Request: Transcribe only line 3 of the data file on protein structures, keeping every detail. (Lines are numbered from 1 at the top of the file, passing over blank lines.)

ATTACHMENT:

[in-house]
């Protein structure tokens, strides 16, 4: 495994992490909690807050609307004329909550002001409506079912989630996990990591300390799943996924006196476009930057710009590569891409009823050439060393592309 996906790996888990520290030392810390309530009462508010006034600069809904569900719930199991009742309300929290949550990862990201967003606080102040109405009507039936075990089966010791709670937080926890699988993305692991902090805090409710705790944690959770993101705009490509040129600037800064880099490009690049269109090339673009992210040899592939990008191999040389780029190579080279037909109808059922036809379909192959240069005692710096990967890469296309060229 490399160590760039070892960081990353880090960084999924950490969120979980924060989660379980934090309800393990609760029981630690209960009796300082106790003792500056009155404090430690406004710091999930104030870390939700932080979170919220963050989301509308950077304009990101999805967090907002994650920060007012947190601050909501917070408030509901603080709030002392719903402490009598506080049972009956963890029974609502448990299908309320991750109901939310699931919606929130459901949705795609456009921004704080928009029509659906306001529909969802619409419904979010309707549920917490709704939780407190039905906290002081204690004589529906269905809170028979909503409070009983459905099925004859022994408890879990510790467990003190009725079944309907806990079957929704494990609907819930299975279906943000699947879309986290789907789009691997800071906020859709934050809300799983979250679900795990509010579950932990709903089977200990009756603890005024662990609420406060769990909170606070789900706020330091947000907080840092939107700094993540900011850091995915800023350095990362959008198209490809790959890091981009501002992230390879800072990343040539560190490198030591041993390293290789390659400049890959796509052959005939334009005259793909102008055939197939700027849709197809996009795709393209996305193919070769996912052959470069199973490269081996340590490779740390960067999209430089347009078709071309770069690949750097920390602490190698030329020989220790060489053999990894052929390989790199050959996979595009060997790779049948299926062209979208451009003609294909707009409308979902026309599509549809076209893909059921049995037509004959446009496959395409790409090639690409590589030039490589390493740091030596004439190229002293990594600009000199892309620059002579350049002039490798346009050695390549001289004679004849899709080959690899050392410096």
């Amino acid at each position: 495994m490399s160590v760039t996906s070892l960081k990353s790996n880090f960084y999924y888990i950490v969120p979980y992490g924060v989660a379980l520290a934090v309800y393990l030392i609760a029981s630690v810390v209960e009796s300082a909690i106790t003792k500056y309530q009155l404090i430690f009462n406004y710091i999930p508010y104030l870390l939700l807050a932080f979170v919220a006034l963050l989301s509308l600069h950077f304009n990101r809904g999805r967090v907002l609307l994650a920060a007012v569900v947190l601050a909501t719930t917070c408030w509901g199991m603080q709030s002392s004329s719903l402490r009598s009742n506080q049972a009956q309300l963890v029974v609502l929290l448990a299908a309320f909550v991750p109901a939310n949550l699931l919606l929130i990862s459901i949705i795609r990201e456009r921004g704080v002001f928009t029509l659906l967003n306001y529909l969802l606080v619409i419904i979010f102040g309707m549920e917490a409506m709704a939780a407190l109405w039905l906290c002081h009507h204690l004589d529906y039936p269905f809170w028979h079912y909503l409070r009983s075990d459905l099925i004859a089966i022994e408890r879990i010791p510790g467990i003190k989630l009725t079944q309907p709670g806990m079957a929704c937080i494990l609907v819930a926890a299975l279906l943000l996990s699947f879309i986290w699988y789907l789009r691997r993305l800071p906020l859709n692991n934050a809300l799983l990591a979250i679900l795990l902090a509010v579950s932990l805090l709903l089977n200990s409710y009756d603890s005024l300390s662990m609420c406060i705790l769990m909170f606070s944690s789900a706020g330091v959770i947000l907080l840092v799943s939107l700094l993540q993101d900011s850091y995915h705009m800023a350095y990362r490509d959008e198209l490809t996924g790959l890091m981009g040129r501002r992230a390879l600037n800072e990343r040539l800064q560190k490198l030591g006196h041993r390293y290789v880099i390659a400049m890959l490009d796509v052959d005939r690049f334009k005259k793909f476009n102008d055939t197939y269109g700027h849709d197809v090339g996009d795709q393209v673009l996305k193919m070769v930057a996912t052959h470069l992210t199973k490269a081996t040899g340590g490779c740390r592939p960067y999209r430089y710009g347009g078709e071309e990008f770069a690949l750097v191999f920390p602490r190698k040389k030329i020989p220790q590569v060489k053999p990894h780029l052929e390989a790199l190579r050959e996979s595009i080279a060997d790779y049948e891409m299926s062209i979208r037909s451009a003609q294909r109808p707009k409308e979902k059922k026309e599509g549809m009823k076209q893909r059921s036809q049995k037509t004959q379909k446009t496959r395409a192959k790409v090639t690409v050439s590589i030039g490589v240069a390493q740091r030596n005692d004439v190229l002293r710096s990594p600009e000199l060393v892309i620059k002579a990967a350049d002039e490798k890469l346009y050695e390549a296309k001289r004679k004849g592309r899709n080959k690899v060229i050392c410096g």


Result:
């Amino acid at each position: 495994m490399s160590v760039t996906s070892l960081k990353s790996n880090f960084y999924y888990i950490v969120p979980y992490g924060v989660a379980l520290a934090v309800y393990l030392i609760a029981s630690v810390v209960e009796s300082a909690i106790t003792k500056y309530q009155l404090i430690f009462n406004y710091i999930p508010y104030l870390l939700l807050a932080f979170v919220a006034l963050l989301s509308l600069h950077f304009n990101r809904g999805r967090v907002l609307l994650a920060a007012v569900v947190l601050a909501t719930t917070c408030w509901g199991m603080q709030s002392s004329s719903l402490r009598s009742n506080q049972a009956q309300l963890v029974v609502l929290l448990a299908a309320f909550v991750p109901a939310n949550l699931l919606l929130i990862s459901i949705i795609r990201e456009r921004g704080v002001f928009t029509l659906l967003n306001y529909l969802l606080v619409i419904i979010f102040g309707m549920e917490a409506m709704a939780a407190l109405w039905l906290c002081h009507h204690l004589d529906y039936p269905f809170w028979h079912y909503l409070r009983s075990d459905l099925i004859a089966i022994e408890r879990i010791p510790g467990i003190k989630l009725t079944q309907p709670g806990m079957a929704c937080i494990l609907v819930a926890a299975l279906l943000l996990s699947f879309i986290w699988y789907l789009r691997r993305l800071p906020l859709n692991n934050a809300l799983l990591a979250i679900l795990l902090a509010v579950s932990l805090l709903l089977n200990s409710y009756d603890s005024l300390s662990m609420c406060i705790l769990m909170f606070s944690s789900a706020g330091v959770i947000l907080l840092v799943s939107l700094l993540q993101d900011s850091y995915h705009m800023a350095y990362r490509d959008e198209l490809t996924g790959l890091m981009g040129r501002r992230a390879l600037n800072e990343r040539l800064q560190k490198l030591g006196h041993r390293y290789v880099i390659a400049m890959l490009d796509v052959d005939r690049f334009k005259k793909f476009n102008d055939t197939y269109g700027h849709d197809v090339g996009d795709q393209v673009l996305k193919m070769v930057a996912t052959h470069l992210t199973k490269a081996t040899g340590g490779c740390r592939p960067y999209r430089y710009g347009g078709e071309e990008f770069a690949l750097v191999f920390p602490r190698k040389k030329i020989p220790q590569v060489k053999p990894h780029l052929e390989a790199l190579r050959e996979s595009i080279a060997d790779y049948e891409m299926s062209i979208r037909s451009a003609q294909r109808p707009k409308e979902k059922k026309e599509g549809m009823k076209q893909r059921s036809q049995k037509t004959q379909k446009t496959r395409a192959k790409v090639t690409v050439s590589i030039g490589v240069a390493q740091r030596n005692d004439v190229l002293r710096s990594p600009e000199l060393v892309i620059k002579a990967a350049d002039e490798k890469l346009y050695e390549a296309k001289r004679k004849g592309r899709n080959k690899v060229i050392c410096g």